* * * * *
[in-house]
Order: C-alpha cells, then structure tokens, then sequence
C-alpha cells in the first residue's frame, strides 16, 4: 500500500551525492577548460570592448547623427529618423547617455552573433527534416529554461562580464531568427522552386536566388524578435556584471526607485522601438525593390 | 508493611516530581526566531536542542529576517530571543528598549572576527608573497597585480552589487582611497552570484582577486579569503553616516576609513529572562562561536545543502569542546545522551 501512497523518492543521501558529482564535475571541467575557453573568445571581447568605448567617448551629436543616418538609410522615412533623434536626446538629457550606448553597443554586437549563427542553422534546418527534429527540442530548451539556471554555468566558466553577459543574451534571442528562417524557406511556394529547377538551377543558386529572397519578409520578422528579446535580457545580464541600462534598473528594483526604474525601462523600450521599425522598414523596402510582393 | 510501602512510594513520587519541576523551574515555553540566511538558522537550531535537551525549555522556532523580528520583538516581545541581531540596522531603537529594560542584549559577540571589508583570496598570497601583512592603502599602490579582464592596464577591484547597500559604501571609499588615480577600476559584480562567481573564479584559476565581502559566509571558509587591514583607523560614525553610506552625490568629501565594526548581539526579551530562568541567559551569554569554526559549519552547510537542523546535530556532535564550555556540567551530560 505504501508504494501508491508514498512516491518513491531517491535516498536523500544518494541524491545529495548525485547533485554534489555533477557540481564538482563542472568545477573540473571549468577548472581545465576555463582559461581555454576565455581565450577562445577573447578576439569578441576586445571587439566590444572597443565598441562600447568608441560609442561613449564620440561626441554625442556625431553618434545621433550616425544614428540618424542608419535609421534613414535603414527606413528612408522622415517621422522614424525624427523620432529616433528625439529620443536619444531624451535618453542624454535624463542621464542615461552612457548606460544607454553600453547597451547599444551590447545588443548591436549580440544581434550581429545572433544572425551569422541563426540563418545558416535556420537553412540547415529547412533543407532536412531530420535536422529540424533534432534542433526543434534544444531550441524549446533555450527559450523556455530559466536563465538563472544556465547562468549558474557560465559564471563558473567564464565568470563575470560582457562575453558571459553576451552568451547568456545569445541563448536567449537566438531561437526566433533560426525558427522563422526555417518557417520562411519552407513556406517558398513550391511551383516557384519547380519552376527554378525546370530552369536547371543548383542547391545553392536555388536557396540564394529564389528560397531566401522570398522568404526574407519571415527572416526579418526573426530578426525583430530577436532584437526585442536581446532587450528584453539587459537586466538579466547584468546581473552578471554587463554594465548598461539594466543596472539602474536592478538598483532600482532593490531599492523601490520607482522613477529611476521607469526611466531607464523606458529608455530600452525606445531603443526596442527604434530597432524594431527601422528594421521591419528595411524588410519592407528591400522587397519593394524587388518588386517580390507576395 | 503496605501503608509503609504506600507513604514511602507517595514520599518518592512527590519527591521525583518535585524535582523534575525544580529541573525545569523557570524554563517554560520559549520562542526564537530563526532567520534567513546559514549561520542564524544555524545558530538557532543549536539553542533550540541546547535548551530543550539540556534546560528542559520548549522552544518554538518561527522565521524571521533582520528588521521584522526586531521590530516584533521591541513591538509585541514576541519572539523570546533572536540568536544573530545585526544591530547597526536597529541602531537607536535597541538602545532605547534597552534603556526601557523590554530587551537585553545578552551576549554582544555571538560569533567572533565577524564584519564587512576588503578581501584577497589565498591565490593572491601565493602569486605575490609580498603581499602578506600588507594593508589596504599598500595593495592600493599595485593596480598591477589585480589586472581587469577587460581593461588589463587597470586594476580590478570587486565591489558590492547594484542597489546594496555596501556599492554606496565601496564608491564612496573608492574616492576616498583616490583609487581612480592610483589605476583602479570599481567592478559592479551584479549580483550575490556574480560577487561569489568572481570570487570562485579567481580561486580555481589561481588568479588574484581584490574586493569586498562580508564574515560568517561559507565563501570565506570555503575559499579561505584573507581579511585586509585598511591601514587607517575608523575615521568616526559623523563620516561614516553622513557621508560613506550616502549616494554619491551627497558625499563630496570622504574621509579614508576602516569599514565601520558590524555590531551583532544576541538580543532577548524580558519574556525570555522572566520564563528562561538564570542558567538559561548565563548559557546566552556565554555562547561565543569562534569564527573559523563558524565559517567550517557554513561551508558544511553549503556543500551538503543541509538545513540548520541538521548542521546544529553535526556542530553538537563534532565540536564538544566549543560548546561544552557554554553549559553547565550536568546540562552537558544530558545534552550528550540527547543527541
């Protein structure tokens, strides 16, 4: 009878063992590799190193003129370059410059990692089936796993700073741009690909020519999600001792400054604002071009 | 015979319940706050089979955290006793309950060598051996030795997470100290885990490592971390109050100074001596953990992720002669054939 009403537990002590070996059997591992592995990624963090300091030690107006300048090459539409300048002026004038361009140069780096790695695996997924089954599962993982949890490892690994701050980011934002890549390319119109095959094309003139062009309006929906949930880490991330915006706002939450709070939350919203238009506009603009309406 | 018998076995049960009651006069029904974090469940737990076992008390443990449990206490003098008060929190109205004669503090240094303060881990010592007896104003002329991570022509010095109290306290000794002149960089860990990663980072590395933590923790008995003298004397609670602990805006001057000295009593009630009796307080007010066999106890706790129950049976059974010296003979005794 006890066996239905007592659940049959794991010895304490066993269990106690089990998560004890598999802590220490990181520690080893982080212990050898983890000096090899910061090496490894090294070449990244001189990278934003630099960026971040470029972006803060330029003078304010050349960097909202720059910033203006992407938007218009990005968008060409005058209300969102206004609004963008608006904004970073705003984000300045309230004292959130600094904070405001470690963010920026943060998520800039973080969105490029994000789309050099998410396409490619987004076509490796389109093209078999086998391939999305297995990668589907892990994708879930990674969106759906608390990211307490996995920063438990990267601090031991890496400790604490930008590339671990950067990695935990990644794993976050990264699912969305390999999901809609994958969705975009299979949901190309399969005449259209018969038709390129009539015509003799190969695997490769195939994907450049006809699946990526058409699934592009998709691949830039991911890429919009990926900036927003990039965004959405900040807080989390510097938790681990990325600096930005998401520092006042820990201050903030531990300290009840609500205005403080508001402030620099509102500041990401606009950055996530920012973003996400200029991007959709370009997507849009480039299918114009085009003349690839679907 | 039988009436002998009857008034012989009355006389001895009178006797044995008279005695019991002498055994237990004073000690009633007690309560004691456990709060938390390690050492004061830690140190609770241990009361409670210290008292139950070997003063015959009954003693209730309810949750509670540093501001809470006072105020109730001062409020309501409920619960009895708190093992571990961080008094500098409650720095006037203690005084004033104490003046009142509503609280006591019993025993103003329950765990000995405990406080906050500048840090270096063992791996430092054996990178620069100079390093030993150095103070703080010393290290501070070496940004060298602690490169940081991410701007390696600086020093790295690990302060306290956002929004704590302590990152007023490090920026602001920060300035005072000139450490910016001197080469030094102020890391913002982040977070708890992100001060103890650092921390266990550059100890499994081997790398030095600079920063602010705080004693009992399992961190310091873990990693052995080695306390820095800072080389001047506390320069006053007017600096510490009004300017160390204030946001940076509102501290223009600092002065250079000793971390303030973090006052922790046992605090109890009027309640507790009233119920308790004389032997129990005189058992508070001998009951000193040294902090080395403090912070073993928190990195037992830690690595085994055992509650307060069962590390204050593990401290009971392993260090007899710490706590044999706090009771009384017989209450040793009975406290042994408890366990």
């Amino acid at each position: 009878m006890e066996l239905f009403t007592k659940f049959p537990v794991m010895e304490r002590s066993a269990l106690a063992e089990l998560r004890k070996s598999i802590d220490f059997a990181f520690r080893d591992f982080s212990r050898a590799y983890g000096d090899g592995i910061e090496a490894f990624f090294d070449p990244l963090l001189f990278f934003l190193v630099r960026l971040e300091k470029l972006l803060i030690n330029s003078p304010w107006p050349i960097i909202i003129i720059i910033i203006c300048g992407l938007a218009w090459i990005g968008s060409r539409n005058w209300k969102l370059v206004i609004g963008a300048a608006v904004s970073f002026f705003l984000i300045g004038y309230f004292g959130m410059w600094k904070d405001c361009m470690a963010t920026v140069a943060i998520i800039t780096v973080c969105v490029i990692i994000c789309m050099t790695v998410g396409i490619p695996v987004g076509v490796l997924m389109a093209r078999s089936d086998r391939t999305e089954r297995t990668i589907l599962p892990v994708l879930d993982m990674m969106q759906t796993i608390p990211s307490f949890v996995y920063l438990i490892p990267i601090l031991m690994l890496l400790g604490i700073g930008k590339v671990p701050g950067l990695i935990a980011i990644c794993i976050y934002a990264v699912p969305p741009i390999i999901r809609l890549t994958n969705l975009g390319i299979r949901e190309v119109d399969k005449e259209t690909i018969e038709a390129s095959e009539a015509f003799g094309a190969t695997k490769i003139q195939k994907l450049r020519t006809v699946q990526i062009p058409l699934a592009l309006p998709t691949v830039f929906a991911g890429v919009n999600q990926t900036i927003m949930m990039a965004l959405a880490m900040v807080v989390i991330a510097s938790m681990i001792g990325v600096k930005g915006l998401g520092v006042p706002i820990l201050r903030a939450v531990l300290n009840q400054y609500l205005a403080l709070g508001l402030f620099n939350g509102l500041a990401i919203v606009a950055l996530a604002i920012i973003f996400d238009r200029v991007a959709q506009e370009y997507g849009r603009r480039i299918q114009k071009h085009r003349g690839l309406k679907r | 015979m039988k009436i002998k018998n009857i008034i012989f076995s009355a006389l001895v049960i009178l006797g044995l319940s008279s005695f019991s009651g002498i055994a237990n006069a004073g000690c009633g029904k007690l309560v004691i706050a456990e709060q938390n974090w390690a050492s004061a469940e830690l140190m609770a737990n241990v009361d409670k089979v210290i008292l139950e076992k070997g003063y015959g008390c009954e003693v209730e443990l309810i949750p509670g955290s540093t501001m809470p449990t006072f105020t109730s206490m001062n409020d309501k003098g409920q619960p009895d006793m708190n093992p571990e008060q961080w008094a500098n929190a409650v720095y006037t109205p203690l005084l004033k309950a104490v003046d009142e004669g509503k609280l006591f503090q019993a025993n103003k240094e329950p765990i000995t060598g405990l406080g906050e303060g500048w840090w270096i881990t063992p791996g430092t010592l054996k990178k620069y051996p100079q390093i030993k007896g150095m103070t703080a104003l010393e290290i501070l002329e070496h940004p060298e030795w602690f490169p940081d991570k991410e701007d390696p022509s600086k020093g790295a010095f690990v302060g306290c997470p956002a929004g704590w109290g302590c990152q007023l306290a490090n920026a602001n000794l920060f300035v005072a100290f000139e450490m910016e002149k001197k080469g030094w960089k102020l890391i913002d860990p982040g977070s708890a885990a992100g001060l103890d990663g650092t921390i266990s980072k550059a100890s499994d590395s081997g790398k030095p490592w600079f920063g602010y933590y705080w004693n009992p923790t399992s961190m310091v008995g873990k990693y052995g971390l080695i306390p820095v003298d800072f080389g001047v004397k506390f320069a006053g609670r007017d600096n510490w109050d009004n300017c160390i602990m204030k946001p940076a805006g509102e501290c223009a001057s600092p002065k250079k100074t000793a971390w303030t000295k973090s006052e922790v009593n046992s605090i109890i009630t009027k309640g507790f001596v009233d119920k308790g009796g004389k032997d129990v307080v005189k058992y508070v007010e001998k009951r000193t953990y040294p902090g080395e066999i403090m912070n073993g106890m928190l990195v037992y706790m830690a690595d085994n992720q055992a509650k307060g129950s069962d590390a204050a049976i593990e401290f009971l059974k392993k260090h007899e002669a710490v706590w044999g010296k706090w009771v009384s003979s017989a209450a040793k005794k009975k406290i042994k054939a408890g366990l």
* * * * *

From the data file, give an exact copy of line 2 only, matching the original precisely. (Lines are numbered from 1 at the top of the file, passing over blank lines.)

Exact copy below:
Order: C-alpha cells, then structure tokens, then sequence